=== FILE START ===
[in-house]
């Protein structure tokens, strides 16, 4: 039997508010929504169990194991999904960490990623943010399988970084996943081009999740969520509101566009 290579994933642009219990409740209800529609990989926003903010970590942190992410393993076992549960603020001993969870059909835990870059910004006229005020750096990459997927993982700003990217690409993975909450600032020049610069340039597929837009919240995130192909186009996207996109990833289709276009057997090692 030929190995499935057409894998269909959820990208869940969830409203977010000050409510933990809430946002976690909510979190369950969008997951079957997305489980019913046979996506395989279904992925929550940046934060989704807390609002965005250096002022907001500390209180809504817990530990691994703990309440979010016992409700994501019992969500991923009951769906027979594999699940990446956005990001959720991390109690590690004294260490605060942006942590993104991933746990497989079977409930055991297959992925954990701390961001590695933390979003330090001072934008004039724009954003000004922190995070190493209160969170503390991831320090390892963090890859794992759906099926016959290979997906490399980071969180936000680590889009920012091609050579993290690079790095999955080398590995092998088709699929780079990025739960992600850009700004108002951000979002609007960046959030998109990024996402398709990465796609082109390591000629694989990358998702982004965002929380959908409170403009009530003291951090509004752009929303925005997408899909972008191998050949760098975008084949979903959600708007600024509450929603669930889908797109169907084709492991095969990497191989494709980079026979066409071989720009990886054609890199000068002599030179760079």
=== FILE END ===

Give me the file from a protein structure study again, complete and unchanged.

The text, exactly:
[in-house]
């Protein structure tokens, strides 16, 4: 039997508010929504169990194991999904960490990623943010399988970084996943081009999740969520509101566009 290579994933642009219990409740209800529609990989926003903010970590942190992410393993076992549960603020001993969870059909835990870059910004006229005020750096990459997927993982700003990217690409993975909450600032020049610069340039597929837009919240995130192909186009996207996109990833289709276009057997090692 030929190995499935057409894998269909959820990208869940969830409203977010000050409510933990809430946002976690909510979190369950969008997951079957997305489980019913046979996506395989279904992925929550940046934060989704807390609002965005250096002022907001500390209180809504817990530990691994703990309440979010016992409700994501019992969500991923009951769906027979594999699940990446956005990001959720991390109690590690004294260490605060942006942590993104991933746990497989079977409930055991297959992925954990701390961001590695933390979003330090001072934008004039724009954003000004922190995070190493209160969170503390991831320090390892963090890859794992759906099926016959290979997906490399980071969180936000680590889009920012091609050579993290690079790095999955080398590995092998088709699929780079990025739960992600850009700004108002951000979002609007960046959030998109990024996402398709990465796609082109390591000629694989990358998702982004965002929380959908409170403009009530003291951090509004752009929303925005997408899909972008191998050949760098975008084949979903959600708007600024509450929603669930889908797109169907084709492991095969990497191989494709980079026979066409071989720009990886054609890199000068002599030179760079």